Williams sent a memo to Madison in return, stating that Madison was “not in possession of all the facts regarding the options available to PTS” and that “there has been no decision made which would require the write-off of the branch pre-opening costs at this time.”

Madison testified that a short time later, Williams and Mikhailovich had a fifteen-to-thirty-minute speaker phone call with USF & G in Baltimore.   Subsequently, Williams had Madison paged.   When he arrived in Williams's office, Williams and Mikhailovich told him his services were no longer needed and that he was being discharged immediately.   He was told to clean out his office and leave.   He was also told that they wanted his company car, and that he could find his own way home.   Two armed guards escorted him to his office and waited while he boxed up his belongings.   They then escorted him out of the building to the garage, where they waited while he removed his belongings from the car and returned the key.   They then ushered him out of the garage and told him not to return.

 Williams and Mikhailovich testified that the board of directors had already decided to eliminate Madison's position, along with several others, to save money.   Several other individuals were also told that their positions were being eliminated that day.   However, Madison presented testimony that none of those employees was treated in the same manner as he was.   Williams and Mikhailovich also testified that the November financial statements were strictly for internal use.   They were not shown to any potential buyer or any other person outside of USF & G.   Further, the preopening costs were eventually written off in the December 1990 financial statements.

After both sides had rested their cases, the trial court granted appellees' motion for a directed verdict on the basis that there had been no violation of any state or federal statute or any municipal ordinance, and therefore that no crime had been committed.   The court dismissed the complaint with prejudice and ordered the parties to bear their own costs.   These appeals followed.

In his first assignment of error, Madison states that the trial court erred in construing Ohio's Whistleblower Act to require an employee to prove a criminal offense in order to obtain its protection.   He argues that it protects an employee who reasonably believes that the employer's conduct is a crime and writes a memorandum to his supervisor which describes that wrongdoing.   In his second assignment of error, Madison states that the trial court erred in granting a directed verdict by disregarding the evidence that sending false and fraudulent financial statements by wire can constitute a criminal violation.   We find that these assignments of error are not well taken because the trial court was correct in granting a directed verdict, although its reasons for doing so were erroneous.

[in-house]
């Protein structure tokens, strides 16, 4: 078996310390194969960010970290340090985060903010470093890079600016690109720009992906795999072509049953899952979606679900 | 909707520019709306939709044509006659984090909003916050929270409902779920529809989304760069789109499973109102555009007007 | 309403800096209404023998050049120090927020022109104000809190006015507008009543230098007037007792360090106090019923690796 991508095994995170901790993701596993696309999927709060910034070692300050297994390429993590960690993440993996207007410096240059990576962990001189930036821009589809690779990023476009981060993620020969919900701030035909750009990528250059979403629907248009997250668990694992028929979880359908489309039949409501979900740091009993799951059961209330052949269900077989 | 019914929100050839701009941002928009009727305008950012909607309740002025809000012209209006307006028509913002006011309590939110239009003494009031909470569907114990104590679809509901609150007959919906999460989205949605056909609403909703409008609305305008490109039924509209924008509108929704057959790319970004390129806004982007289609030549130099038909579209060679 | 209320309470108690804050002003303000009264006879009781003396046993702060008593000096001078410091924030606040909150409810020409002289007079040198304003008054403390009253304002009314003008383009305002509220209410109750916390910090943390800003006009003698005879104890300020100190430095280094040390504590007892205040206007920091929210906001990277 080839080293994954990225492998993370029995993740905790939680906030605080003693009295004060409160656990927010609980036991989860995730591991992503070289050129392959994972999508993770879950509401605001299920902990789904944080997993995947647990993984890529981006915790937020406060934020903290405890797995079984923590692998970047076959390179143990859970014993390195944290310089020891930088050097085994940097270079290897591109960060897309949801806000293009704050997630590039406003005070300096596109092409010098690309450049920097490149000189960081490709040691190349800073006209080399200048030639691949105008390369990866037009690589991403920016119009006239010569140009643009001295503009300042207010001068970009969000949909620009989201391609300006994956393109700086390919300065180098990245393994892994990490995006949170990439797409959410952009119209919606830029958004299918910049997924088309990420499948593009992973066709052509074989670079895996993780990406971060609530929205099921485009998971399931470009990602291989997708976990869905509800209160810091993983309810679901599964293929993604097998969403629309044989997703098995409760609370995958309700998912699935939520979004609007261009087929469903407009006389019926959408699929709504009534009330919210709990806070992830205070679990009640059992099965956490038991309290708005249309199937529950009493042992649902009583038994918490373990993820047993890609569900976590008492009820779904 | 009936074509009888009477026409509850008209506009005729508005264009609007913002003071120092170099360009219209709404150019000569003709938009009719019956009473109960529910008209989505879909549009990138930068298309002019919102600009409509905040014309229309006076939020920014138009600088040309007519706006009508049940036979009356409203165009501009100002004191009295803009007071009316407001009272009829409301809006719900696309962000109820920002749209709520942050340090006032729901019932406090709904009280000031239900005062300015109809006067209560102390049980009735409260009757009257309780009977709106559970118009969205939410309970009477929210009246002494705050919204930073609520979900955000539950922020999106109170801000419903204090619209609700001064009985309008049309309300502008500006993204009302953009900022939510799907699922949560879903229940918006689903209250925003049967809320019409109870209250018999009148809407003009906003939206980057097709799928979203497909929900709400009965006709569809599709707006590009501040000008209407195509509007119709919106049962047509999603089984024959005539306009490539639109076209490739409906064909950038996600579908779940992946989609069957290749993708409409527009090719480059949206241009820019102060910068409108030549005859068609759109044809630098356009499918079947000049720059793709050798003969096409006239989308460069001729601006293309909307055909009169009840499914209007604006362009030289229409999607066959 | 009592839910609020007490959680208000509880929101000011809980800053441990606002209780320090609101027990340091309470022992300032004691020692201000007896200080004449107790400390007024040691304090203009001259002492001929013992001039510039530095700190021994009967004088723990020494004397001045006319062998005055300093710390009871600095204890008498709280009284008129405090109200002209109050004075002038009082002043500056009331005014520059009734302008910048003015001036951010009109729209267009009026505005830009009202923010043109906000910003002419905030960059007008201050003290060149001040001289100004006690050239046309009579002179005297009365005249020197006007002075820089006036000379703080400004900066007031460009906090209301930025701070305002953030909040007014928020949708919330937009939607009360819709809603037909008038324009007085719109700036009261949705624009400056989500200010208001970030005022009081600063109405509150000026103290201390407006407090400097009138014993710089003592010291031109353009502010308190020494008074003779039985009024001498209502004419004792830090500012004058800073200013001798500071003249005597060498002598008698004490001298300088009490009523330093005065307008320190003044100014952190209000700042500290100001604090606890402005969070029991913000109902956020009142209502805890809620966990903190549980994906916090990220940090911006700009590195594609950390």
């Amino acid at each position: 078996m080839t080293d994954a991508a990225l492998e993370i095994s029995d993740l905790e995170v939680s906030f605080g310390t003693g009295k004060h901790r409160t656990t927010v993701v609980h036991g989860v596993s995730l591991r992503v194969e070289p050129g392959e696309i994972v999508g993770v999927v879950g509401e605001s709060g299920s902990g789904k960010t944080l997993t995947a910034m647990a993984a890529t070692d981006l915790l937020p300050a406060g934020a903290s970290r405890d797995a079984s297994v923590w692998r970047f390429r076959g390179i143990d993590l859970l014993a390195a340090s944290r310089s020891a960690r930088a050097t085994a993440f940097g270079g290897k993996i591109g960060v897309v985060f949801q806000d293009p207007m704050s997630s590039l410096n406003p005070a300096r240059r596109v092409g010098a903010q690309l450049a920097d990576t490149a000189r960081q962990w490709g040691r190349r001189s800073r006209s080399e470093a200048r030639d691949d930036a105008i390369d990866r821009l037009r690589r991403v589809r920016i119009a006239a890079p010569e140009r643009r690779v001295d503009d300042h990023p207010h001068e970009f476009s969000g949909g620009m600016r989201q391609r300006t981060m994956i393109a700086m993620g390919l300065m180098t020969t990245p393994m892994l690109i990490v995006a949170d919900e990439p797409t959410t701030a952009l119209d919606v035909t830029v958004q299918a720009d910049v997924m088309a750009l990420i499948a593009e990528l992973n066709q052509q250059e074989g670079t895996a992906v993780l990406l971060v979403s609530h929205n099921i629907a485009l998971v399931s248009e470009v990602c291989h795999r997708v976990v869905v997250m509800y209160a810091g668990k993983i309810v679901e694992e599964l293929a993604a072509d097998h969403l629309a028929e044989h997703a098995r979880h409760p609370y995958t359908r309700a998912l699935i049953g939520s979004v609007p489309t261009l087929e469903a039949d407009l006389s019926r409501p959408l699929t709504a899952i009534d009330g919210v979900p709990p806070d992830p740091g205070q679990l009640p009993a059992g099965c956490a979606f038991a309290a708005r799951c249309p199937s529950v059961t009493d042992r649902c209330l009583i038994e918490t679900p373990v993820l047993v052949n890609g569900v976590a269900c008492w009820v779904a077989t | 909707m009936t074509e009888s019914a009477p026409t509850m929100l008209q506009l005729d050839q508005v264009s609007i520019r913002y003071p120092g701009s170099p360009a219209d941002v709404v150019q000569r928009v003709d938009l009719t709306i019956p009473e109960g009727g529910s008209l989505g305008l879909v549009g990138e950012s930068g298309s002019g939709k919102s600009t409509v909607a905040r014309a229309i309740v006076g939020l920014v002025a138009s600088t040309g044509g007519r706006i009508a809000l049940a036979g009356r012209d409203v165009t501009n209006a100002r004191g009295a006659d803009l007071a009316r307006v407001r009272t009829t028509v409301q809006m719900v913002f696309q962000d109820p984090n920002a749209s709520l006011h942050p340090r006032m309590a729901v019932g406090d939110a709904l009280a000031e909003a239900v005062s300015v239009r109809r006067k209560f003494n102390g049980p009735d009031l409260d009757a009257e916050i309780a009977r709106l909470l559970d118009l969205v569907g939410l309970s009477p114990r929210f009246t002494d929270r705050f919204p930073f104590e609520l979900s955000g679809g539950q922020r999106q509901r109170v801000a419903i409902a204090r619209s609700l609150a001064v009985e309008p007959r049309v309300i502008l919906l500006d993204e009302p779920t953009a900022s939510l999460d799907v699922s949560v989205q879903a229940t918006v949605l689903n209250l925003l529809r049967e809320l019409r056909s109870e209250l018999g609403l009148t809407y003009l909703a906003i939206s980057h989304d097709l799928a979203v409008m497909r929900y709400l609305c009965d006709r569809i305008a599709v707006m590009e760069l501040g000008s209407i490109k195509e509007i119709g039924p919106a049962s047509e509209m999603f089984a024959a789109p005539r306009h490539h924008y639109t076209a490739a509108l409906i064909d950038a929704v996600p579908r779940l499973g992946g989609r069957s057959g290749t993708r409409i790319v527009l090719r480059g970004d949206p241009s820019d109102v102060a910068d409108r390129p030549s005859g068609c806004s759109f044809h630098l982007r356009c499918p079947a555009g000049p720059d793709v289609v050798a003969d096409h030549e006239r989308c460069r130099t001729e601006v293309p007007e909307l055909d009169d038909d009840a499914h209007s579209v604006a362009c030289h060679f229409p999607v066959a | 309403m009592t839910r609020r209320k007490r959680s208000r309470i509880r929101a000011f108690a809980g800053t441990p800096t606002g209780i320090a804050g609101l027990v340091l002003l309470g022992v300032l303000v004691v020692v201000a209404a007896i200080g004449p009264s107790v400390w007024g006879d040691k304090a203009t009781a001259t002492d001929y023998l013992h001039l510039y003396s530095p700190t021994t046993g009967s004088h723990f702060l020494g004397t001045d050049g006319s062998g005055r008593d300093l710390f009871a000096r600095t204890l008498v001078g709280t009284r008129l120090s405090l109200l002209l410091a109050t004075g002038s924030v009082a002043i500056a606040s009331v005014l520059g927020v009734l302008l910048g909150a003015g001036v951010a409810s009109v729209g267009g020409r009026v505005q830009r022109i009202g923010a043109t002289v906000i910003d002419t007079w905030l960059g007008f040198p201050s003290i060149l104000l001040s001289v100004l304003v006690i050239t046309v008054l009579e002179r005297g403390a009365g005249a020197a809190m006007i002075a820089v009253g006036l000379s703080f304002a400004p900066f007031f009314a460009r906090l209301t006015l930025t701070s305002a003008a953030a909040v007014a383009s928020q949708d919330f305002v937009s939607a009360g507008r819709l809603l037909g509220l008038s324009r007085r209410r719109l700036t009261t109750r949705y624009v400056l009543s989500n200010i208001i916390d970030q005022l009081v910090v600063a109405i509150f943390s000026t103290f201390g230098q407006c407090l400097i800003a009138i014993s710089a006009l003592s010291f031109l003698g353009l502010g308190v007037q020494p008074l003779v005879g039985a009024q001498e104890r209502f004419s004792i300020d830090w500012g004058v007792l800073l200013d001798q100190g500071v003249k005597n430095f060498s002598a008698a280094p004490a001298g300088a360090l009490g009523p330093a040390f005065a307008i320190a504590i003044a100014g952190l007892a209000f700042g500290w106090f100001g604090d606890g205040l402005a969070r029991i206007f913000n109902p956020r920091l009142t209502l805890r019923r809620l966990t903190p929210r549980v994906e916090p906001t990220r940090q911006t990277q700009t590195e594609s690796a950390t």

In ruling on a motion for a directed verdict pursuant to Civ.R. 50(A), the court must not consider the weight of the evidence or the credibility of the witnesses.   The motion should be granted only if, construing the evidence most strongly in favor of the nonmoving party, the court finds that reasonable minds could come to but one conclusion and that conclusion is adverse to the nonmoving party.  Strother v. Hutchinson (1981), 67 Ohio St.2d 282, 284-285, 21 O.O.3d 177, 178-179, 423 N.E.2d 467, 469;  Delaney v. Skyline Lodge, Inc. (1994), 95 Ohio App.3d 264, 271, 642 N.E.2d 395, 400, certiorari denied (1995), 513 U.S. 1191, 115 S.Ct. 1253, 131 L.Ed.2d 134.   To have his or her case submitted to the jury, the plaintiff must submit evidence upon every element essential to establish liability.   Strother, supra, at 285, 21 O.O.3d at 179, 423 N.E.2d at 469.

R.C. 4113.52(A)(1)(a) provides:

“If an employee becomes aware in the course of his employment of a violation of any state or federal statute or ordinance or regulation of a political subdivision that his employer has authority to correct, and the employee reasonably believes  that the violation either is a criminal offense that is likely to cause an imminent risk of physical harm to persons or a hazard to public health or safety or is a felony, the employee orally shall notify his supervisor or other responsible officer of his employer of the violation and subsequently shall file with that supervisor or officer a written report that provides sufficient detail to identify and describe the violation.”

If the employer does not make a good-faith effort to correct the violation within twenty-four hours of being notified, the employee may then file a written report with an appropriate person as specified in R.C. 4113.52(A)(1)(a).  Contreras v. Ferro Corp. (1995), 73 Ohio St.3d 244, 247-248, 652 N.E.2d 940, 943-944.   The employer may not take retaliatory action against the employee for making a report authorized by R.C. 4113.52(A) provided that the employee has made a reasonable and good-faith effort to determine the accuracy of the information reported.  R.C. 4113.52(B) and (C).